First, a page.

The easiest way is to participate in conversations.
Reddit, tech forums, Facebook groups, Stack Overflow, Medium, Qoura, your own blog— ask questions, answer questions, become active and leave a digital trail for when we Google you up.
Help others even when you don’t feel qualified.
Ask for help even if it feels silly.
It’s also a way to get yourself connected to the community.
Who knows, you might even get recommended for a position by someone you interacted with.
It sounds cliche but it does happen.
Applicants who come to us through word of mouth and recommendations often have higher standings than anonymous resumes.
That small bit of background makes it feel like we already know and can trust you — even if you’re still new the game.
Pack in the FoundationsThere are certain foundations in programming that need to be learned but are not often talked about in beginner circles.
Learn the thinking behind SOLID principles, along with object-oriented, functional and procedural paradigms.
Practice applying it in your code as much as possible.
Learn to use Git.
Learn how to use databases.
There are certain ways to think, write things, and use code as a communication tool to transmit your thoughts to other developers on the team.
Here’s a comprehensive guide if you’re stuck and need some guidance.
To Get Good, You Need to Get CodingIf you’ve been searching around for a while now and still haven’t landed that first job, keep coding.
The more you code, the more experience you’ll actually have and eventually, you’ll unlock a certain invisible badge of achievement based on your cumulative output.
When you’re new, the amount of code you produce does matter.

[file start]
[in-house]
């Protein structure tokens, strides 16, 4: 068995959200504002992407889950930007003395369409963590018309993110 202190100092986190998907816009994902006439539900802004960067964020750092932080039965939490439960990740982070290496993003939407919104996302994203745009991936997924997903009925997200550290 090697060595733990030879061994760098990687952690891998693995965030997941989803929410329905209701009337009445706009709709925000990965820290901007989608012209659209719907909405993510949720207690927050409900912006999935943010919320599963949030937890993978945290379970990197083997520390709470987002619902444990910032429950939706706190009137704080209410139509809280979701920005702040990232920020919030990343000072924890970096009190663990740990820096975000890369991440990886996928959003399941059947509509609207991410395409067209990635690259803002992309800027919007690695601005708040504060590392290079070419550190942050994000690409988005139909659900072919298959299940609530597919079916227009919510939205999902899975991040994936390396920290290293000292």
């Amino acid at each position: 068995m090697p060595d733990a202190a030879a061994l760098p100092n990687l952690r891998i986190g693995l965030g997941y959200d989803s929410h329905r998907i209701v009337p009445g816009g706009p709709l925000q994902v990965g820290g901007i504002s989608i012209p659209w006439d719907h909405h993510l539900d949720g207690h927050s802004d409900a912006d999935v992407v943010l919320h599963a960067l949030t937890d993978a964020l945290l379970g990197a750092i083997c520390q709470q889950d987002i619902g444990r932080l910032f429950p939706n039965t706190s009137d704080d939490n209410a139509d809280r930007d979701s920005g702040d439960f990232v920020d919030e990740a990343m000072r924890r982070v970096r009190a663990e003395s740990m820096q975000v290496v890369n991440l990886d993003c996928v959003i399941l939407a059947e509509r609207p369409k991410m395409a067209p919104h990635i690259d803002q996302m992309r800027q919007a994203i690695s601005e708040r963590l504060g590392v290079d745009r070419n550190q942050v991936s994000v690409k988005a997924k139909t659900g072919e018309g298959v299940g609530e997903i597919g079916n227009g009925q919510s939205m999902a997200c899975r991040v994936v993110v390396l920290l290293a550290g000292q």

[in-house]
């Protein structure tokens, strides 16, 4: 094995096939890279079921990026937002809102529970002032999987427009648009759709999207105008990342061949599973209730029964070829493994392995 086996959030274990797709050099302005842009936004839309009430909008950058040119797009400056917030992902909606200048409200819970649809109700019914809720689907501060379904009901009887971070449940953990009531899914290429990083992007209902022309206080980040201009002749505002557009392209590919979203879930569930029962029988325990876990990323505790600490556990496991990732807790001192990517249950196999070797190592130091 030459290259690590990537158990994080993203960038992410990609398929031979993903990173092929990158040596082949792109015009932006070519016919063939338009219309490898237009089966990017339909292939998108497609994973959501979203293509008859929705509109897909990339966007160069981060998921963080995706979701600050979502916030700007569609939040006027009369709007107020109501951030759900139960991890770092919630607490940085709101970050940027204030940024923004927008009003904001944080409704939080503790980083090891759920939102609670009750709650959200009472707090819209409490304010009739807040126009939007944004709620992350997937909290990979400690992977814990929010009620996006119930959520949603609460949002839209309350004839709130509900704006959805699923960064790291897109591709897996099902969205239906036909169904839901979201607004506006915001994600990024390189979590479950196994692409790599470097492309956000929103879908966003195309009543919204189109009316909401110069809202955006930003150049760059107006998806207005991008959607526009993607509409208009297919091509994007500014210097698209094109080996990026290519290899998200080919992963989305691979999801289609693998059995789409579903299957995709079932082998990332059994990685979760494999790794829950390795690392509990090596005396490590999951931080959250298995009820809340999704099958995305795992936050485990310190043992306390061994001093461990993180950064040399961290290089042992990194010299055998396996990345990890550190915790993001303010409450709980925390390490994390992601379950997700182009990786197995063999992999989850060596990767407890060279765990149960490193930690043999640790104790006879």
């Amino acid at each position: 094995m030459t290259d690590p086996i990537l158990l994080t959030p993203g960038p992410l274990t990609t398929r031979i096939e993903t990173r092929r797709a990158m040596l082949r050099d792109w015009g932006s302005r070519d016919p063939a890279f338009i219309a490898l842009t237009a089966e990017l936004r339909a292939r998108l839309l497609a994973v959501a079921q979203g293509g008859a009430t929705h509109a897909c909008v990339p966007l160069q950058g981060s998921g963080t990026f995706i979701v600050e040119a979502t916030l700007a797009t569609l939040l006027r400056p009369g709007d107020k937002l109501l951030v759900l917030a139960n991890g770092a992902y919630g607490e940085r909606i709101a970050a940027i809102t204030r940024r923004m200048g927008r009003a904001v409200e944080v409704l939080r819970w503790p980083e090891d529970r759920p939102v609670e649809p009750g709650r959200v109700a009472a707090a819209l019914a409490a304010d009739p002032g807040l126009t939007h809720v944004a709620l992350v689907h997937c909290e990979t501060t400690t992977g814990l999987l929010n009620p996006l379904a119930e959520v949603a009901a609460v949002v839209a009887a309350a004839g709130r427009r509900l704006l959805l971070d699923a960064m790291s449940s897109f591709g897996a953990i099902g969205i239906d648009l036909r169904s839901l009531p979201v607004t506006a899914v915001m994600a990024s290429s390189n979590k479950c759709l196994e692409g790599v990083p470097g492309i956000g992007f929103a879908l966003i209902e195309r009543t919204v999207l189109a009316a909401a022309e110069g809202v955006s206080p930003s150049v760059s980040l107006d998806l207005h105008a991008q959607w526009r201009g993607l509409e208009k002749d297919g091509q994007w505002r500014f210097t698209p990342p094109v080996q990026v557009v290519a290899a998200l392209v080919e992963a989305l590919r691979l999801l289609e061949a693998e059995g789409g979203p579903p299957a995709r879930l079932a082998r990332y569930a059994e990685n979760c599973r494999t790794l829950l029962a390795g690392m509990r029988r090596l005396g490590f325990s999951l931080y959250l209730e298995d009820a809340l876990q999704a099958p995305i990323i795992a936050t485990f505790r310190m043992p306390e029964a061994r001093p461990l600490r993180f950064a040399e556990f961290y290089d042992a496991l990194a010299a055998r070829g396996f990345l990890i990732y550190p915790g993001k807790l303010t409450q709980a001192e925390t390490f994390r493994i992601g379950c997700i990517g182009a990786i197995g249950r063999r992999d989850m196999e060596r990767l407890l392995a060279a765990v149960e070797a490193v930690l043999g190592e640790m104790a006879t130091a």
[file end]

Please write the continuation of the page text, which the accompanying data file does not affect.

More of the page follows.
In fact, the more you produce, the better it is for your growth.
It may sound like the opposite of what intermediate and senior devs are saying (less is better), but sometimes you just need the volume to understand and notice the mistakes, pitfalls, bad patterns, and inefficiencies.
It’s a personal process that everyone goes through as a developer — a sort of rite of initiation that can be experienced on and off the job.
When employers hire, they’re generally looking for a junior that requires the least training with the maximum potential for output and growth.
You will always think that what you create now is perfect — but it’s not.
Over time, code decays and your knowledge expands.
It might be the difference between a week or a month that gives you the ability to see the horror stories you’ve created, laugh at your naivety and feel a little bit better as a developer for it.
Final WordsSmaller companies are more lenient when it comes to experience.
However, you still have to prove yourself worthy — just like any other job out there.
Try and think about it from the employer’s perspective and ask yourself — “Would I hire me?”If not, why?.What are the gaps?.Where are your ‘experiences’ lacking and what can you do to fill the void?.This isn’t a catch-22 situation.
You are the catalyst to move yourself out of the potentially annoying and paralyzing scenario.
Don’t complain about it.
Don’t talk about it.
Don’t think about it.
Don’t even visualize it.
Rather, do the opposite — keep coding, keep creating, keep learning and keep applying.
Don’t have any experience?.This is your chance to create your own.
The point is to keep creating and keep knocking.
Eventually, you’ll find yourself knocking on a door that’s willing to let you enter the game in no time.
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Thank you for reading.